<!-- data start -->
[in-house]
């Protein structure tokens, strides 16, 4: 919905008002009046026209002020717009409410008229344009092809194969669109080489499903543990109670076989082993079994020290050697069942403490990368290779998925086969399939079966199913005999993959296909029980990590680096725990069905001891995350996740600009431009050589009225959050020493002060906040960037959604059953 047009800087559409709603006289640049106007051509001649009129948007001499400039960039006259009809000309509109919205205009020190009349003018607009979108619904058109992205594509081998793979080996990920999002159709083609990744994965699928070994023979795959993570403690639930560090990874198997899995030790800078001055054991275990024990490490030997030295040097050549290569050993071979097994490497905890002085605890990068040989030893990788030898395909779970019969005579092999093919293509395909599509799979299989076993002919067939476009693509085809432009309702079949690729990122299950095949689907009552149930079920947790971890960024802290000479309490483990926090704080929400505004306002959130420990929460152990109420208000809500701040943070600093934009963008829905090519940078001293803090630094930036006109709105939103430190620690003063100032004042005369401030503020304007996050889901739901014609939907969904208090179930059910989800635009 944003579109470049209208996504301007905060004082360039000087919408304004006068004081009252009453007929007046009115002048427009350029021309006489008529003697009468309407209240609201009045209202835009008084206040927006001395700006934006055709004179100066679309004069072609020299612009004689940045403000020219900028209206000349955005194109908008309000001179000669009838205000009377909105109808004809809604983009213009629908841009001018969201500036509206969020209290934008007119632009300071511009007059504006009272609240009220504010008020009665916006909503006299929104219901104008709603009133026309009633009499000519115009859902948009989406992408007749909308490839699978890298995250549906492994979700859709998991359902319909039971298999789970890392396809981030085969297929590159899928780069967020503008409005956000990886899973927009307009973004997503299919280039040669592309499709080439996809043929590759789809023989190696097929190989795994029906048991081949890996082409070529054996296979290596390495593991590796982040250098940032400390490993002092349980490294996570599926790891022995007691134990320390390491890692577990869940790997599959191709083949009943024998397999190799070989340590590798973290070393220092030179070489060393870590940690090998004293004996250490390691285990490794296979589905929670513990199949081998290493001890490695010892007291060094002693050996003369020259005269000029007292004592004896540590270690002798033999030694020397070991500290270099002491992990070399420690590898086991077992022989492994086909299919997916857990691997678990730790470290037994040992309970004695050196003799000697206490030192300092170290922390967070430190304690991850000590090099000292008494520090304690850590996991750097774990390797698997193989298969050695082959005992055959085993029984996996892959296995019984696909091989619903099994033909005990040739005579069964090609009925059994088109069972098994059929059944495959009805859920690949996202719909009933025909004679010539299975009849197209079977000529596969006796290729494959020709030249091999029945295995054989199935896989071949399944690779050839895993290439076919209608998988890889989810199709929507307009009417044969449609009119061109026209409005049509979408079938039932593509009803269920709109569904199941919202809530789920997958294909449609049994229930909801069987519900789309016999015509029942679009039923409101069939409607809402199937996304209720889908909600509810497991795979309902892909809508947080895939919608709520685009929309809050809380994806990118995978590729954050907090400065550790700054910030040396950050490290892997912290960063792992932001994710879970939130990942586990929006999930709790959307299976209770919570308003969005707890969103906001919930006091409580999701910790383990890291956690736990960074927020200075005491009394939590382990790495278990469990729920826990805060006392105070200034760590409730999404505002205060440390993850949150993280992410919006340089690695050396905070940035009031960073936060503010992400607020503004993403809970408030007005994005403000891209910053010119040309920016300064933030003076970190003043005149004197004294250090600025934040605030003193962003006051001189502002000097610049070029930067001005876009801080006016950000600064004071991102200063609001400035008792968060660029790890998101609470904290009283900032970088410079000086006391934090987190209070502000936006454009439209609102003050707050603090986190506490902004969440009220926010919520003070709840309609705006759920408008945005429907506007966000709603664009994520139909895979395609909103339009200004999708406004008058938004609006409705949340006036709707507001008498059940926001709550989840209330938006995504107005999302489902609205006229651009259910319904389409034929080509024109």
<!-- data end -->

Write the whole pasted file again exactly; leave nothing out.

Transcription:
[in-house]
């Protein structure tokens, strides 16, 4: 919905008002009046026209002020717009409410008229344009092809194969669109080489499903543990109670076989082993079994020290050697069942403490990368290779998925086969399939079966199913005999993959296909029980990590680096725990069905001891995350996740600009431009050589009225959050020493002060906040960037959604059953 047009800087559409709603006289640049106007051509001649009129948007001499400039960039006259009809000309509109919205205009020190009349003018607009979108619904058109992205594509081998793979080996990920999002159709083609990744994965699928070994023979795959993570403690639930560090990874198997899995030790800078001055054991275990024990490490030997030295040097050549290569050993071979097994490497905890002085605890990068040989030893990788030898395909779970019969005579092999093919293509395909599509799979299989076993002919067939476009693509085809432009309702079949690729990122299950095949689907009552149930079920947790971890960024802290000479309490483990926090704080929400505004306002959130420990929460152990109420208000809500701040943070600093934009963008829905090519940078001293803090630094930036006109709105939103430190620690003063100032004042005369401030503020304007996050889901739901014609939907969904208090179930059910989800635009 944003579109470049209208996504301007905060004082360039000087919408304004006068004081009252009453007929007046009115002048427009350029021309006489008529003697009468309407209240609201009045209202835009008084206040927006001395700006934006055709004179100066679309004069072609020299612009004689940045403000020219900028209206000349955005194109908008309000001179000669009838205000009377909105109808004809809604983009213009629908841009001018969201500036509206969020209290934008007119632009300071511009007059504006009272609240009220504010008020009665916006909503006299929104219901104008709603009133026309009633009499000519115009859902948009989406992408007749909308490839699978890298995250549906492994979700859709998991359902319909039971298999789970890392396809981030085969297929590159899928780069967020503008409005956000990886899973927009307009973004997503299919280039040669592309499709080439996809043929590759789809023989190696097929190989795994029906048991081949890996082409070529054996296979290596390495593991590796982040250098940032400390490993002092349980490294996570599926790891022995007691134990320390390491890692577990869940790997599959191709083949009943024998397999190799070989340590590798973290070393220092030179070489060393870590940690090998004293004996250490390691285990490794296979589905929670513990199949081998290493001890490695010892007291060094002693050996003369020259005269000029007292004592004896540590270690002798033999030694020397070991500290270099002491992990070399420690590898086991077992022989492994086909299919997916857990691997678990730790470290037994040992309970004695050196003799000697206490030192300092170290922390967070430190304690991850000590090099000292008494520090304690850590996991750097774990390797698997193989298969050695082959005992055959085993029984996996892959296995019984696909091989619903099994033909005990040739005579069964090609009925059994088109069972098994059929059944495959009805859920690949996202719909009933025909004679010539299975009849197209079977000529596969006796290729494959020709030249091999029945295995054989199935896989071949399944690779050839895993290439076919209608998988890889989810199709929507307009009417044969449609009119061109026209409005049509979408079938039932593509009803269920709109569904199941919202809530789920997958294909449609049994229930909801069987519900789309016999015509029942679009039923409101069939409607809402199937996304209720889908909600509810497991795979309902892909809508947080895939919608709520685009929309809050809380994806990118995978590729954050907090400065550790700054910030040396950050490290892997912290960063792992932001994710879970939130990942586990929006999930709790959307299976209770919570308003969005707890969103906001919930006091409580999701910790383990890291956690736990960074927020200075005491009394939590382990790495278990469990729920826990805060006392105070200034760590409730999404505002205060440390993850949150993280992410919006340089690695050396905070940035009031960073936060503010992400607020503004993403809970408030007005994005403000891209910053010119040309920016300064933030003076970190003043005149004197004294250090600025934040605030003193962003006051001189502002000097610049070029930067001005876009801080006016950000600064004071991102200063609001400035008792968060660029790890998101609470904290009283900032970088410079000086006391934090987190209070502000936006454009439209609102003050707050603090986190506490902004969440009220926010919520003070709840309609705006759920408008945005429907506007966000709603664009994520139909895979395609909103339009200004999708406004008058938004609006409705949340006036709707507001008498059940926001709550989840209330938006995504107005999302489902609205006229651009259910319904389409034929080509024109």